Sex in history, by Gordan Rattray Taylor

These taboos were strengthened by the general desire to ignore the animal aspects of existence, so that “perspire” and finally “glow” replaced the cruder “sweat“, and some considered even the word “body” undelicate. (50) This, strictly, is prudery — for the word prude means one who pretends to an ignorance he or she does not possess. Steele defines it as “a female hypocrite“. Lydia Languish was acting like a prude when she concealed her reading matter.

“Quick, Lucy dear. Hide the books. Throw “Tanzai” under my toilet. Put “Adultere Innocent” behind “Human Duties“. Push Ovid under the pillow and “Bijoux Indiscrets” into your pocket.”

This remarkable trend, without parallel in history, was inter-linked with another: the development of an extreme sensitivity on the subject of the excretory functions, and the extension of the verbal taboos to cover this subject also. I have already noted the existence of these anal preoccupations among the early Puritans, and have hinted at their connection with money-getting, homosexuality and sadism. But the early Puritans had no hesitation in referring to such matters, as neither had the medievals. At the end of the seventeenth century, Defoe, writing a moralizing tract attacking the theatre, felt nothing inappropriate in writing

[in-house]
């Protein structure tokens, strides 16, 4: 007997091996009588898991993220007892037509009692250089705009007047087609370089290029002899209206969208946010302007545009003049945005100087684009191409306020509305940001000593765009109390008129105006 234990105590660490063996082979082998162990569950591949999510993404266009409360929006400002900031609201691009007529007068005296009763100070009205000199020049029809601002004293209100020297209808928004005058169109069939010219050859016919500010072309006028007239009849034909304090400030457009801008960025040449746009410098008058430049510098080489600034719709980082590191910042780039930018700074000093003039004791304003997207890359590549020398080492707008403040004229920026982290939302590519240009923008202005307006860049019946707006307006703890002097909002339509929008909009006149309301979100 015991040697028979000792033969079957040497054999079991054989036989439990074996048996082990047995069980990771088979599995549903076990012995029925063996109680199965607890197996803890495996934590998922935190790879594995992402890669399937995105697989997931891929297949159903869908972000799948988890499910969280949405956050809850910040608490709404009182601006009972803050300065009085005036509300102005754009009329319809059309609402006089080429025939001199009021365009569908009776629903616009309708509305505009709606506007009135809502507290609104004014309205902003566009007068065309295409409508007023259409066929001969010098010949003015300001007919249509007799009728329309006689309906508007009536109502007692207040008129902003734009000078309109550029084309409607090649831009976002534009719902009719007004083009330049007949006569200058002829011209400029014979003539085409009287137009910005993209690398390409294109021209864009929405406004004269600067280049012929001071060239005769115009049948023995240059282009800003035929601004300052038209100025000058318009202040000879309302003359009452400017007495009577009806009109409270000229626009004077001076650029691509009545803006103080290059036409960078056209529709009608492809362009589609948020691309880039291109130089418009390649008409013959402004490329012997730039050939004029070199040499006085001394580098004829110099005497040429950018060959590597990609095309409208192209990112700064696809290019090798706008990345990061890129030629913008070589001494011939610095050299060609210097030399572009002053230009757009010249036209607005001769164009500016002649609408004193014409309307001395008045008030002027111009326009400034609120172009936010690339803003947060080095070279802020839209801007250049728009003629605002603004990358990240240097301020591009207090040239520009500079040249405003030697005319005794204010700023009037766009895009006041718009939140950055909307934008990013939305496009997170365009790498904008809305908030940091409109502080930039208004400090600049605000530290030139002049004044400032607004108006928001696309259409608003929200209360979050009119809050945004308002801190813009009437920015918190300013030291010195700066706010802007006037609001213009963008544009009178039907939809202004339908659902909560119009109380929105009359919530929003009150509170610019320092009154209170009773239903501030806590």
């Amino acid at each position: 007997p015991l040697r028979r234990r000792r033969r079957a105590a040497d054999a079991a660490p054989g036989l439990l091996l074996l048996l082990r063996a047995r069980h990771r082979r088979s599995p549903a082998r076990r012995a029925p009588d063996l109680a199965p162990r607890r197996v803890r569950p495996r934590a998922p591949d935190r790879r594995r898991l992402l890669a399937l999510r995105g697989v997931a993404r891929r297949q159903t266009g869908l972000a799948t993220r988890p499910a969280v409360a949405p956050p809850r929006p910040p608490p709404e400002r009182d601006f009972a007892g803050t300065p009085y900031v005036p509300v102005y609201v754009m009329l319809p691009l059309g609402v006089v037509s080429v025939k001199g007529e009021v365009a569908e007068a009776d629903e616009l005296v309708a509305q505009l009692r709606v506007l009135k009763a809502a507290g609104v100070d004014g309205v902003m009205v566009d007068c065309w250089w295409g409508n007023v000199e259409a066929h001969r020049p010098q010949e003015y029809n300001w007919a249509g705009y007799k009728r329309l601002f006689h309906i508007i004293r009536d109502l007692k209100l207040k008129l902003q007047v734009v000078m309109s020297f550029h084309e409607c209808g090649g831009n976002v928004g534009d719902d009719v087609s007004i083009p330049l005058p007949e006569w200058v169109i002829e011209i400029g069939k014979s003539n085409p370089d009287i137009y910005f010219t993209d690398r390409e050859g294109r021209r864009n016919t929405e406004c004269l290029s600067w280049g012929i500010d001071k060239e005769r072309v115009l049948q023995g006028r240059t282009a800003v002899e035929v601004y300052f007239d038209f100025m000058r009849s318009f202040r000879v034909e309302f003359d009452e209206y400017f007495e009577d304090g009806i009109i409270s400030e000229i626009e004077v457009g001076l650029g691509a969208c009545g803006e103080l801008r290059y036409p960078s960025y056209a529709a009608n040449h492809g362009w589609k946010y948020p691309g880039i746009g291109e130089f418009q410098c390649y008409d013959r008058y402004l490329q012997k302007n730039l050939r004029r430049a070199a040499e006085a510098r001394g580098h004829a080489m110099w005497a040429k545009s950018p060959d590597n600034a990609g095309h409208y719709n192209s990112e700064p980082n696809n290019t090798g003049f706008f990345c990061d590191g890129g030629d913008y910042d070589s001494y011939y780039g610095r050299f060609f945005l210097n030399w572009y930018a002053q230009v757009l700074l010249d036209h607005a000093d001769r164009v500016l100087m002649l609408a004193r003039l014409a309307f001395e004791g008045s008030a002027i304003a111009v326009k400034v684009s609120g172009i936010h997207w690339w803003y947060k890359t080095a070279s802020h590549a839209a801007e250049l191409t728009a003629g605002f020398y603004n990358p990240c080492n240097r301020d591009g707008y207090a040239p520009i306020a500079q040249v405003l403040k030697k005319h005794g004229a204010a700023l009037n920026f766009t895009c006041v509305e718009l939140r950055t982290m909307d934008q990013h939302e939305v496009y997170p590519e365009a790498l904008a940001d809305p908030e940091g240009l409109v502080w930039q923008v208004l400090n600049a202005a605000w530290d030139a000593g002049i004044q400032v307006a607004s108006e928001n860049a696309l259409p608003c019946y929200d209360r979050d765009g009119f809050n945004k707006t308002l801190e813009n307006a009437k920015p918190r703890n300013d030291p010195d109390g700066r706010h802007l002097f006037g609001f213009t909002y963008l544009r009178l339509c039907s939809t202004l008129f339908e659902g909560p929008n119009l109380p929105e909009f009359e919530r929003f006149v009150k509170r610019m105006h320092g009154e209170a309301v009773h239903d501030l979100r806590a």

A lay-stall this, Apollo spoke the word
And straight arose a playhouse from a t***

In the eighteenth century, a lady could stop her coach and relieve nature without worrying about her coachman or groom, (3) and Smollett gets one of his funniest scenes from the administration by a country squire to an elderly guest of a powerful laxative. As late as 1790, The Times could print the word “piss” — a thing which would have been unthinkable in 1825.(47)